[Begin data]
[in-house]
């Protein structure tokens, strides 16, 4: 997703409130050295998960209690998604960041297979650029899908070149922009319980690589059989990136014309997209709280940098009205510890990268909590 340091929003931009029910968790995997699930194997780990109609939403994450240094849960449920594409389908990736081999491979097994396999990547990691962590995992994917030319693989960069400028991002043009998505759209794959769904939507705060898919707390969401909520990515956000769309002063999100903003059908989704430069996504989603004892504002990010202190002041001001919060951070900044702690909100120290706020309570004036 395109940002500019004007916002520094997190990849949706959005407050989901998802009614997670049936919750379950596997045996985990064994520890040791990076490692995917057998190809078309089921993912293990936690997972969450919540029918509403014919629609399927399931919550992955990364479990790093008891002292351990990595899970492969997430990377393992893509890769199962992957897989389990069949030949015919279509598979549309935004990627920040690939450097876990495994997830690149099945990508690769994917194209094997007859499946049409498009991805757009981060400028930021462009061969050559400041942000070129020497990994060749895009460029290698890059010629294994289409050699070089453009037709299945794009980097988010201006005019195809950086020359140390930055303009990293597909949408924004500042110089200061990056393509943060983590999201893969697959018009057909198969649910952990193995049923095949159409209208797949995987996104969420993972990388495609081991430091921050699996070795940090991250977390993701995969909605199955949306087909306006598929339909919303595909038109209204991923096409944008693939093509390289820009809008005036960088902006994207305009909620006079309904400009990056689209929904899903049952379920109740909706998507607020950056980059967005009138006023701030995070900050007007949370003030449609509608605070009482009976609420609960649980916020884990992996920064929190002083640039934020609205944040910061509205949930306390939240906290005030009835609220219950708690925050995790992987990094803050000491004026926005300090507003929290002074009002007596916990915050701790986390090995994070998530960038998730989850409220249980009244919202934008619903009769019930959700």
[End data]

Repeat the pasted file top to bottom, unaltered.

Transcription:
[in-house]
């Protein structure tokens, strides 16, 4: 997703409130050295998960209690998604960041297979650029899908070149922009319980690589059989990136014309997209709280940098009205510890990268909590 340091929003931009029910968790995997699930194997780990109609939403994450240094849960449920594409389908990736081999491979097994396999990547990691962590995992994917030319693989960069400028991002043009998505759209794959769904939507705060898919707390969401909520990515956000769309002063999100903003059908989704430069996504989603004892504002990010202190002041001001919060951070900044702690909100120290706020309570004036 395109940002500019004007916002520094997190990849949706959005407050989901998802009614997670049936919750379950596997045996985990064994520890040791990076490692995917057998190809078309089921993912293990936690997972969450919540029918509403014919629609399927399931919550992955990364479990790093008891002292351990990595899970492969997430990377393992893509890769199962992957897989389990069949030949015919279509598979549309935004990627920040690939450097876990495994997830690149099945990508690769994917194209094997007859499946049409498009991805757009981060400028930021462009061969050559400041942000070129020497990994060749895009460029290698890059010629294994289409050699070089453009037709299945794009980097988010201006005019195809950086020359140390930055303009990293597909949408924004500042110089200061990056393509943060983590999201893969697959018009057909198969649910952990193995049923095949159409209208797949995987996104969420993972990388495609081991430091921050699996070795940090991250977390993701995969909605199955949306087909306006598929339909919303595909038109209204991923096409944008693939093509390289820009809008005036960088902006994207305009909620006079309904400009990056689209929904899903049952379920109740909706998507607020950056980059967005009138006023701030995070900050007007949370003030449609509608605070009482009976609420609960649980916020884990992996920064929190002083640039934020609205944040910061509205949930306390939240906290005030009835609220219950708690925050995790992987990094803050000491004026926005300090507003929290002074009002007596916990915050701790986390090995994070998530960038998730989850409220249980009244919202934008619903009769019930959700």